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Hardiness Zone: 8a
Tripleb from Greenville, AL
What you're finding underneath your mature dogwoods are suckers. Young outer suckers around a mature tree can be easily dug up and divided from the parent plant and then transplanted to a suitable location. Their future success depends on a variety of factors of course, but their success rate is actually pretty good.
I am over 60 years old and have lived in Alabama, Florida, and Tennessee. I don't think I have ever seen a sucker on a Dogwood root. I have seen them on the tree when the tree has been cut or damaged. My technique for reproduction is to harvest the seeds before the birds get them and spread them on the ground and cover them with oak leaf mulch. Each Spring I have hundreds of baby Dogwoods. I transplant them by using a 6 inch deep bulb planter. I push the planter down into the ground and twist it as if I was cutting buscuits and then lift it up and put it into a 1 gal container. I have a 2 ft tree in two years.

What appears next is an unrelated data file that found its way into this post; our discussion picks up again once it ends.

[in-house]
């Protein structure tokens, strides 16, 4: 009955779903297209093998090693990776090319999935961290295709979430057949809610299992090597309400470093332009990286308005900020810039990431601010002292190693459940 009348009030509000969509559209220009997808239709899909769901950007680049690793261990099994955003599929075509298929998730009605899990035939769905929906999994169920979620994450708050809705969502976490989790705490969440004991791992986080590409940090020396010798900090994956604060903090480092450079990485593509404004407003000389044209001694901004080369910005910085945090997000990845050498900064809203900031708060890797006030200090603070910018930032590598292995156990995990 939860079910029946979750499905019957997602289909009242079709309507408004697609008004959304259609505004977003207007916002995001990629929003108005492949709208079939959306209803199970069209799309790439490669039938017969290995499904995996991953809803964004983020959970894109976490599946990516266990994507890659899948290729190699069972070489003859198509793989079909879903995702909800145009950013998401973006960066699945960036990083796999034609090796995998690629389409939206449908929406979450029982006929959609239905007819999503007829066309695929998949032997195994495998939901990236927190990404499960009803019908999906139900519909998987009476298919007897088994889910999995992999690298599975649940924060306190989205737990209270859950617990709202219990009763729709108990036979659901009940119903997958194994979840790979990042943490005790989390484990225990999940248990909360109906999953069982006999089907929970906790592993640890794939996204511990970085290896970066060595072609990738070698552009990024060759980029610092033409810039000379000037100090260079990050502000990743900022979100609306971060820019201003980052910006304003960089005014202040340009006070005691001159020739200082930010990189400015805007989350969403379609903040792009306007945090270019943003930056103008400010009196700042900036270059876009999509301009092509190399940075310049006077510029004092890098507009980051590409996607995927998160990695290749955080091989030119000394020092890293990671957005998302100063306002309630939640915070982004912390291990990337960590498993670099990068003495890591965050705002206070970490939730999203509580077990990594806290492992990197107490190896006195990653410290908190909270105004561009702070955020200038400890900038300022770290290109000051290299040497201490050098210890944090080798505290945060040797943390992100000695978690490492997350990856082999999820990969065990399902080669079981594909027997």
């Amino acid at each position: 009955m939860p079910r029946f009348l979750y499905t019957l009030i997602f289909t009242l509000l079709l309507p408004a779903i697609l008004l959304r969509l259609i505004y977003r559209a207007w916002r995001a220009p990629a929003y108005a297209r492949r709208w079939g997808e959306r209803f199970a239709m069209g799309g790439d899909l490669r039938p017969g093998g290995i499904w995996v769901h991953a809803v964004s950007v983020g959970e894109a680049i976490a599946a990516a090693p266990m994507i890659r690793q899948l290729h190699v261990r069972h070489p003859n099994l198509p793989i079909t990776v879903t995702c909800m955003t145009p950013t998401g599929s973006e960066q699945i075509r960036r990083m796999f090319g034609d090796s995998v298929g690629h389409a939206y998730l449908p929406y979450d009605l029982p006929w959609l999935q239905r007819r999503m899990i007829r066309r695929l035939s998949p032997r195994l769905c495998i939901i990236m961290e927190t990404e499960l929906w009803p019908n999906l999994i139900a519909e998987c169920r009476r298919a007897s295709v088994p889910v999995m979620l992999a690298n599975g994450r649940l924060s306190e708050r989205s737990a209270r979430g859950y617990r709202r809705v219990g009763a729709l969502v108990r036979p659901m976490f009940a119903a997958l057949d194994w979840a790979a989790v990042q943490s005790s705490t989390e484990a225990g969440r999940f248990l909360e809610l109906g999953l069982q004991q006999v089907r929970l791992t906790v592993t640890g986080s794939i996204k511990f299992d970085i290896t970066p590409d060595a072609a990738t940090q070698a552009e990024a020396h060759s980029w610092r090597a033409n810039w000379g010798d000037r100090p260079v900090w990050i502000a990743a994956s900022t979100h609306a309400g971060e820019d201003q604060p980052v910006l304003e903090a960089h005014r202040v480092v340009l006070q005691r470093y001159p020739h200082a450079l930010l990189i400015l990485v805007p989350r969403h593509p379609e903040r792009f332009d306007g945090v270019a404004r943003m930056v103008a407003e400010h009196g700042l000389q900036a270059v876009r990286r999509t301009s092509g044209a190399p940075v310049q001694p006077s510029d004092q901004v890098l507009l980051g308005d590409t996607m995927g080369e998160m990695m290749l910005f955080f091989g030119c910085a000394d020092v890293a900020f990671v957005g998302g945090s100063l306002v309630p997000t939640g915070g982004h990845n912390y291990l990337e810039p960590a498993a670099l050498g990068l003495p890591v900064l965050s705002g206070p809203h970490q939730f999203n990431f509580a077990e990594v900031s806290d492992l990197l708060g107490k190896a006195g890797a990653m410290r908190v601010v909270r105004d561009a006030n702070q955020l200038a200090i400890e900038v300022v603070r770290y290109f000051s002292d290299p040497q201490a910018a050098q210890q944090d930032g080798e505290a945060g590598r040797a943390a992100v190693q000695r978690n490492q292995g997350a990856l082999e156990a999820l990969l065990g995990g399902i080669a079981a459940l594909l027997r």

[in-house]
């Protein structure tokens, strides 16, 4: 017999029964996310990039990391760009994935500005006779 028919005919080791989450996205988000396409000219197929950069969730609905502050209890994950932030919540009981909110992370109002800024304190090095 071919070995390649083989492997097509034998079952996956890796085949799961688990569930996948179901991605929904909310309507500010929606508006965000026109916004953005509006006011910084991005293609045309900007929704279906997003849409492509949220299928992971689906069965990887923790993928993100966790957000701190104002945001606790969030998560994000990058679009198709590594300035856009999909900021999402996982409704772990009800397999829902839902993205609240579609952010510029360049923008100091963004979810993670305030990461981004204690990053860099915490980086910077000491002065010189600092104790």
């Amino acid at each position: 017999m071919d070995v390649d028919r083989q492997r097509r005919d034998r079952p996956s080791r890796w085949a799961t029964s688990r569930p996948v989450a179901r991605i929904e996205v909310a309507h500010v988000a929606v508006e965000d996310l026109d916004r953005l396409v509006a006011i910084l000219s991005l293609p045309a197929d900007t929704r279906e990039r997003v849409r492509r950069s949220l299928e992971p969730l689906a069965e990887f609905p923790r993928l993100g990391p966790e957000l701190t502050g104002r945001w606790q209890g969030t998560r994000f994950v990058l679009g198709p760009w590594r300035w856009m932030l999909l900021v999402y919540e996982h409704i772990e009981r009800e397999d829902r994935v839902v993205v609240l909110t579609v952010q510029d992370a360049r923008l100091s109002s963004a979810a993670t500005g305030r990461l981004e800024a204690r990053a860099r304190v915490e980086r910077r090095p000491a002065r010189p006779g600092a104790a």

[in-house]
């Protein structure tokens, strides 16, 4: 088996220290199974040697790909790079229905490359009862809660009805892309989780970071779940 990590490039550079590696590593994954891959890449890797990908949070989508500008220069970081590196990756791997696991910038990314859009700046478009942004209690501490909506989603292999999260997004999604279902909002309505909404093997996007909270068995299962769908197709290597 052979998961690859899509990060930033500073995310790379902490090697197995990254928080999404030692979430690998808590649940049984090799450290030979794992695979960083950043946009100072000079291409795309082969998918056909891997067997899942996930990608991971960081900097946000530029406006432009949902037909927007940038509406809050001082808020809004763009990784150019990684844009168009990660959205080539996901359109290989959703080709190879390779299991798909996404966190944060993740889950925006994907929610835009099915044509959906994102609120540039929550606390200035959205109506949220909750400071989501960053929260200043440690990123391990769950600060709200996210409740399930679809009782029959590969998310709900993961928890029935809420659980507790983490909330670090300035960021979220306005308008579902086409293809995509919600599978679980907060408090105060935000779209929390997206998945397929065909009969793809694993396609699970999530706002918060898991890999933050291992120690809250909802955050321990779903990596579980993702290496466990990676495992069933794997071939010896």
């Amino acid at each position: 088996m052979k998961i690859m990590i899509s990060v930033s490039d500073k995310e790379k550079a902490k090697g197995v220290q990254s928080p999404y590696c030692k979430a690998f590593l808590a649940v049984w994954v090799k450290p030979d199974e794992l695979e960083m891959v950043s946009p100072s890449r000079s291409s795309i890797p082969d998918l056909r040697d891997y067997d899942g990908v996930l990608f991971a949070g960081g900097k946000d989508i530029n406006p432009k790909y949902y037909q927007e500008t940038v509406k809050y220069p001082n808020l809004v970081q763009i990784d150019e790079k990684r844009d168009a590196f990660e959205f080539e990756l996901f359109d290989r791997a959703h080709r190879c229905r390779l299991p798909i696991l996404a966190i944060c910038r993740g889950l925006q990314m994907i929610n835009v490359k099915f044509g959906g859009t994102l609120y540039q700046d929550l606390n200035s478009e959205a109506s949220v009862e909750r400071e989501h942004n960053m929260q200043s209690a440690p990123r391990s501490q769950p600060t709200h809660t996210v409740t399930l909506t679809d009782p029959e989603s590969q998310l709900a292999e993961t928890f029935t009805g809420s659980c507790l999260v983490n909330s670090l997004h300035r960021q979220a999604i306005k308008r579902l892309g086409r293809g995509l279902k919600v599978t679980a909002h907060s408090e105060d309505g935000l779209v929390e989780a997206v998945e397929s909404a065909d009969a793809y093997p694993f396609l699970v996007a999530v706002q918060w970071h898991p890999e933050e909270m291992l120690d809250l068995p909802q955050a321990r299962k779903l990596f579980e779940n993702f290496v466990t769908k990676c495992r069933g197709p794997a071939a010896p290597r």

Have you ever started your seeds in pots, and if you have, when did you plant them? I have 39 seedlings I started my seeds this past spring. Most are working on their 5th set of true leaves and a few are starting their 6th set.
Crazy thing. I received a floral arrangement over winter that had red beaches about 2-3 feet long cut and folded over heart shape and imbedded into the florist green foam bricks. I kept it watered to make the cut flowers live longer and I am sure the florist had the basic fertilizer for cut flowers. As the flowers died i replaced with artificial blooms. Assuming I would trash all after the holiday I was shocked today to see the red stems growing green leaves. Its been 5-6 weeks and each stem has leaves and floral buds. The base has roots coming out. Looking up the plant it is a dogwood. Dont know how successful I will be but I plan to transfer to potting soil and plant in the spring outside in northern Kansas.